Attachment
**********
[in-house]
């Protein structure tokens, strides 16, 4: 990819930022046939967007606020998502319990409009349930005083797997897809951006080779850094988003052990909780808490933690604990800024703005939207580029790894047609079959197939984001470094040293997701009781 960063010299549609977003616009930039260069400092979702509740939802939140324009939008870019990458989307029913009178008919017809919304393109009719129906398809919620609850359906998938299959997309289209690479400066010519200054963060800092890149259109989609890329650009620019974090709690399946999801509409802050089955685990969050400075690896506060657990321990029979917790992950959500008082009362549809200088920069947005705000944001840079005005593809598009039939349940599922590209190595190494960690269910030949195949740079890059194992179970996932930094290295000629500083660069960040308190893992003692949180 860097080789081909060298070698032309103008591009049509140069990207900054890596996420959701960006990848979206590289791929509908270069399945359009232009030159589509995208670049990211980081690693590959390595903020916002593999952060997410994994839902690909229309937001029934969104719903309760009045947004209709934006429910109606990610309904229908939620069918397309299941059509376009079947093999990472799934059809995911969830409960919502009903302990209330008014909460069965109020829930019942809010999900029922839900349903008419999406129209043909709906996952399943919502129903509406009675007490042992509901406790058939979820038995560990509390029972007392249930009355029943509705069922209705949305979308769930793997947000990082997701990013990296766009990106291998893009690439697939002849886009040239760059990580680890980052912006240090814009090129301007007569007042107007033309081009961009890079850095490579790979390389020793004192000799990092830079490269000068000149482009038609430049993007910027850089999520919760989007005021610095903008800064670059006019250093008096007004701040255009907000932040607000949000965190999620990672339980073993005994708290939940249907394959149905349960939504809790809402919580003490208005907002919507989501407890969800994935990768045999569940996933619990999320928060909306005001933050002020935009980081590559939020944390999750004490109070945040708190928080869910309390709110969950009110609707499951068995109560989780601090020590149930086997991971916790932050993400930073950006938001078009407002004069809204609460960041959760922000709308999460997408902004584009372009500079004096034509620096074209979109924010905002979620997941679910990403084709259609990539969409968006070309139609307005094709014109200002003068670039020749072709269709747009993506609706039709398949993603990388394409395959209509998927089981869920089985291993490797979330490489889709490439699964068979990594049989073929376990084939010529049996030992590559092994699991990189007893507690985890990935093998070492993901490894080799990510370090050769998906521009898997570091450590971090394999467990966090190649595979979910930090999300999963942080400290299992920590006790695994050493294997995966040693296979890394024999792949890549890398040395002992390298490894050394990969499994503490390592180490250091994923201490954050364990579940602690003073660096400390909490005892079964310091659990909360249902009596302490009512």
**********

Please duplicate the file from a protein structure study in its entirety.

[in-house]
């Protein structure tokens, strides 16, 4: 990819930022046939967007606020998502319990409009349930005083797997897809951006080779850094988003052990909780808490933690604990800024703005939207580029790894047609079959197939984001470094040293997701009781 960063010299549609977003616009930039260069400092979702509740939802939140324009939008870019990458989307029913009178008919017809919304393109009719129906398809919620609850359906998938299959997309289209690479400066010519200054963060800092890149259109989609890329650009620019974090709690399946999801509409802050089955685990969050400075690896506060657990321990029979917790992950959500008082009362549809200088920069947005705000944001840079005005593809598009039939349940599922590209190595190494960690269910030949195949740079890059194992179970996932930094290295000629500083660069960040308190893992003692949180 860097080789081909060298070698032309103008591009049509140069990207900054890596996420959701960006990848979206590289791929509908270069399945359009232009030159589509995208670049990211980081690693590959390595903020916002593999952060997410994994839902690909229309937001029934969104719903309760009045947004209709934006429910109606990610309904229908939620069918397309299941059509376009079947093999990472799934059809995911969830409960919502009903302990209330008014909460069965109020829930019942809010999900029922839900349903008419999406129209043909709906996952399943919502129903509406009675007490042992509901406790058939979820038995560990509390029972007392249930009355029943509705069922209705949305979308769930793997947000990082997701990013990296766009990106291998893009690439697939002849886009040239760059990580680890980052912006240090814009090129301007007569007042107007033309081009961009890079850095490579790979390389020793004192000799990092830079490269000068000149482009038609430049993007910027850089999520919760989007005021610095903008800064670059006019250093008096007004701040255009907000932040607000949000965190999620990672339980073993005994708290939940249907394959149905349960939504809790809402919580003490208005907002919507989501407890969800994935990768045999569940996933619990999320928060909306005001933050002020935009980081590559939020944390999750004490109070945040708190928080869910309390709110969950009110609707499951068995109560989780601090020590149930086997991971916790932050993400930073950006938001078009407002004069809204609460960041959760922000709308999460997408902004584009372009500079004096034509620096074209979109924010905002979620997941679910990403084709259609990539969409968006070309139609307005094709014109200002003068670039020749072709269709747009993506609706039709398949993603990388394409395959209509998927089981869920089985291993490797979330490489889709490439699964068979990594049989073929376990084939010529049996030992590559092994699991990189007893507690985890990935093998070492993901490894080799990510370090050769998906521009898997570091450590971090394999467990966090190649595979979910930090999300999963942080400290299992920590006790695994050493294997995966040693296979890394024999792949890549890398040395002992390298490894050394990969499994503490390592180490250091994923201490954050364990579940602690003073660096400390909490005892079964310091659990909360249902009596302490009512």